The Impact of a $12 Minimum Wage in Maine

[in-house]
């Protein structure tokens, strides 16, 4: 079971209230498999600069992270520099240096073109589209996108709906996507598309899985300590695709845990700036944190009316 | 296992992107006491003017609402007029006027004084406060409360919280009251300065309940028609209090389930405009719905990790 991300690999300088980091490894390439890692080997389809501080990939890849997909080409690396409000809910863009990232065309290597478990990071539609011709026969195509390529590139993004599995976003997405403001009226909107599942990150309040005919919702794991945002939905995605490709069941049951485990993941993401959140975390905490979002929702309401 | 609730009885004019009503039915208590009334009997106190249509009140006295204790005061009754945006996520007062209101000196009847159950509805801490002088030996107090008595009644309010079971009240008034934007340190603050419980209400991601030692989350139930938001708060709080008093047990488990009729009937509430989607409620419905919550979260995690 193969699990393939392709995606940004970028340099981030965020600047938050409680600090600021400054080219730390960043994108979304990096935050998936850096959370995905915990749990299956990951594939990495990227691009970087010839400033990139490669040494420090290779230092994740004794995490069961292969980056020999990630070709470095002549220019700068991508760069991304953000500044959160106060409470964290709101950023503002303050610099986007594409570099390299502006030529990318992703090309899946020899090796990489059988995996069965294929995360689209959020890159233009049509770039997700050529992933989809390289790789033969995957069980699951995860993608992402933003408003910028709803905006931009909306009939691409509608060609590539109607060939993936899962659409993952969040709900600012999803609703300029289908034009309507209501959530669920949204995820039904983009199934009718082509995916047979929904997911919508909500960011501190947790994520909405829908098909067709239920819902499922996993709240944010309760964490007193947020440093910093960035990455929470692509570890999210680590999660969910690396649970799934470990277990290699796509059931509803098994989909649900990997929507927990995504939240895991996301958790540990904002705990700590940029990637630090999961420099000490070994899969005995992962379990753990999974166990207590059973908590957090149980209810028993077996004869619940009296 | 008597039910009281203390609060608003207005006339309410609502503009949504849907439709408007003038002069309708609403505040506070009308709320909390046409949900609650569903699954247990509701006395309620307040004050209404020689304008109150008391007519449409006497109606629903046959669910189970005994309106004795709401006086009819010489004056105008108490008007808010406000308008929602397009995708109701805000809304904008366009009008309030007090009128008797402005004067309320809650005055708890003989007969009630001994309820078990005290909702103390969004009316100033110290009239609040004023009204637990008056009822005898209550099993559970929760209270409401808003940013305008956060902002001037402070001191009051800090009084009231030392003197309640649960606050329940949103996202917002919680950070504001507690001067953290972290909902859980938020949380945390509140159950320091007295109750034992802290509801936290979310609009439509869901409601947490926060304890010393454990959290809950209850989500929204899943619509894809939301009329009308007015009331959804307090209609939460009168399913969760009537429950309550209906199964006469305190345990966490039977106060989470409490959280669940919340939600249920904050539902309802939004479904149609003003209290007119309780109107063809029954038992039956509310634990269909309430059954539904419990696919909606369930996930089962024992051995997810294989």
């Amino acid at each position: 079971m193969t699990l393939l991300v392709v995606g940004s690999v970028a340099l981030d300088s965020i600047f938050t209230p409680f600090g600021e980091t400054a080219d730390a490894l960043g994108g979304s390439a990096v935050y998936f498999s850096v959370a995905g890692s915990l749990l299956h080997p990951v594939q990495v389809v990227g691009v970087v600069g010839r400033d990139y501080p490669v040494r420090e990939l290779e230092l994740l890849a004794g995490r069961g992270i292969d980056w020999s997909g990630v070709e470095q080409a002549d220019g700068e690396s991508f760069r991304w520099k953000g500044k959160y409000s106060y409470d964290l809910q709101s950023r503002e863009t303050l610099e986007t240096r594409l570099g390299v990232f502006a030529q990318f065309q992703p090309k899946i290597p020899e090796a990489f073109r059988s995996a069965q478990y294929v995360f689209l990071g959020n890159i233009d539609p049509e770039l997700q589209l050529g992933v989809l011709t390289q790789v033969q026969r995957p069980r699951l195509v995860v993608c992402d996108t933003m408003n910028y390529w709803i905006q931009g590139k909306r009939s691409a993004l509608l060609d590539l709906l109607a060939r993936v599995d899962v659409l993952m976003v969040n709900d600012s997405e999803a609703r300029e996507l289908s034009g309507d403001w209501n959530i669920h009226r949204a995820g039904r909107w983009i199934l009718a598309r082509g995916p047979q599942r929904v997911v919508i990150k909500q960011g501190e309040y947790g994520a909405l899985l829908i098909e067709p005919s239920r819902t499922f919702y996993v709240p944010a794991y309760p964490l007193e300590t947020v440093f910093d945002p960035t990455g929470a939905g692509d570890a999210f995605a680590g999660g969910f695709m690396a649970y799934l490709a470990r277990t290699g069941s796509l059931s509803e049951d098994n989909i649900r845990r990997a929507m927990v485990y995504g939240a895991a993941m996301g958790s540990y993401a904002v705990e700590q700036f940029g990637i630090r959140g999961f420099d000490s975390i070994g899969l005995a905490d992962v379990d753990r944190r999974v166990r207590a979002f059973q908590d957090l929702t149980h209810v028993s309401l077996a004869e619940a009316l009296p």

Proponents of a higher minimum wage in Maine, led by the state AFL-CIO, have gathered enough signatures to put their proposed $12 minimum wage to a vote this November. Executive Director Matt Schlobohm defended the proposed 60 percent increase with a moral appeal: “Working people deserve fair wages…they deserve better than poverty for full-time work.” The accumulated evidence, including a new analysis specific to Maine, shows that a wage increase will not deliver these results. In a 2014 study, the nonpartisan Congressional Budget Office (CBO) tossed cold water on the argument that new mandates on low-margin employers won’t carry consequences. The CBO, which is cited as an expert by both Republicans and Democrats, estimated that a half million jobs would be lost nationwide should a $10.10 minimum wage take effect. Economists at Trinity and Miami Universities replicated the CBO’s methodology and found that 770,000 jobs would be lost if legislation mandating a $12 minimum wage were enacted nationwide. The CBO based its estimates on the results of dozens of peer-reviewed academic studies on the jobs impact of a higher minimum wage, including the latest and most up-to-date research. In December 2015, the Federal Reserve Bank of San Francisco released a report summarizing that research which concluded that recent minimum wage increases have caused a reduction in 100,000 to 200,000 jobs nationally. In this analysis, Drs. David Macpherson of Trinity University and William Even of Miami University use Census Bureau data to replicate the CBO methodology to determine how many of those jobs would be lost should Maine raise its minimum wage to $12 an hour. They examine the family composition and household income of affected employees, to determine if the wage increase would be well-targeted to families in poverty. The estimates found in this analysis should be considered conservative, as they do not account for the elimination of the state’s minimum wage for tipped employees–a 220 percent increase in the base wage paid to these employees.